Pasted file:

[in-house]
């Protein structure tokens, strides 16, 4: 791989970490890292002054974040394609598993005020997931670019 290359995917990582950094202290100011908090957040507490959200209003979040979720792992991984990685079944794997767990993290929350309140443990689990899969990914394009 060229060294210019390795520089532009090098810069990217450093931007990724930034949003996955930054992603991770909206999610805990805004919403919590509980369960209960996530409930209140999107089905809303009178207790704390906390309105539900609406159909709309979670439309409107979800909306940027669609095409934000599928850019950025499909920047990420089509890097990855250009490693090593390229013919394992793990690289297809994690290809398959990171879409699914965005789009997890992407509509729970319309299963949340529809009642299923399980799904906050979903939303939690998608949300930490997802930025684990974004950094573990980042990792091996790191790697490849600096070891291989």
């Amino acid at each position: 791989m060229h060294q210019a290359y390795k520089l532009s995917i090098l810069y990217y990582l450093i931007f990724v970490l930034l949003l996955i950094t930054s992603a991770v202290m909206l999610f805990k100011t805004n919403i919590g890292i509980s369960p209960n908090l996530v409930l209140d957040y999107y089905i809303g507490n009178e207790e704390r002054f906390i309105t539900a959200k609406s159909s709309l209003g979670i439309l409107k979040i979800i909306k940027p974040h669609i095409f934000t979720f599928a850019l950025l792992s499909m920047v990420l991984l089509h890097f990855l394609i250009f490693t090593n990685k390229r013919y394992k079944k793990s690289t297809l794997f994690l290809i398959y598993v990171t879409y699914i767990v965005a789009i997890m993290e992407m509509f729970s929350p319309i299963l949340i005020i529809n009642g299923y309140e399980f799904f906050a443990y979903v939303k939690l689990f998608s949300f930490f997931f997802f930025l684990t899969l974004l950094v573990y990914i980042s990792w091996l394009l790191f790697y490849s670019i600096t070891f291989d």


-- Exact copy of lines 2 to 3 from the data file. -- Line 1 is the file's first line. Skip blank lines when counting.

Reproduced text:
């Protein structure tokens, strides 16, 4: 791989970490890292002054974040394609598993005020997931670019 290359995917990582950094202290100011908090957040507490959200209003979040979720792992991984990685079944794997767990993290929350309140443990689990899969990914394009 060229060294210019390795520089532009090098810069990217450093931007990724930034949003996955930054992603991770909206999610805990805004919403919590509980369960209960996530409930209140999107089905809303009178207790704390906390309105539900609406159909709309979670439309409107979800909306940027669609095409934000599928850019950025499909920047990420089509890097990855250009490693090593390229013919394992793990690289297809994690290809398959990171879409699914965005789009997890992407509509729970319309299963949340529809009642299923399980799904906050979903939303939690998608949300930490997802930025684990974004950094573990980042990792091996790191790697490849600096070891291989």
């Amino acid at each position: 791989m060229h060294q210019a290359y390795k520089l532009s995917i090098l810069y990217y990582l450093i931007f990724v970490l930034l949003l996955i950094t930054s992603a991770v202290m909206l999610f805990k100011t805004n919403i919590g890292i509980s369960p209960n908090l996530v409930l209140d957040y999107y089905i809303g507490n009178e207790e704390r002054f906390i309105t539900a959200k609406s159909s709309l209003g979670i439309l409107k979040i979800i909306k940027p974040h669609i095409f934000t979720f599928a850019l950025l792992s499909m920047v990420l991984l089509h890097f990855l394609i250009f490693t090593n990685k390229r013919y394992k079944k793990s690289t297809l794997f994690l290809i398959y598993v990171t879409y699914i767990v965005a789009i997890m993290e992407m509509f729970s929350p319309i299963l949340i005020i529809n009642g299923y309140e399980f799904f906050a443990y979903v939303k939690l689990f998608s949300f930490f997931f997802f930025l684990t899969l974004l950094v573990y990914i980042s990792w091996l394009l790191f790697y490849s670019i600096t070891f291989d």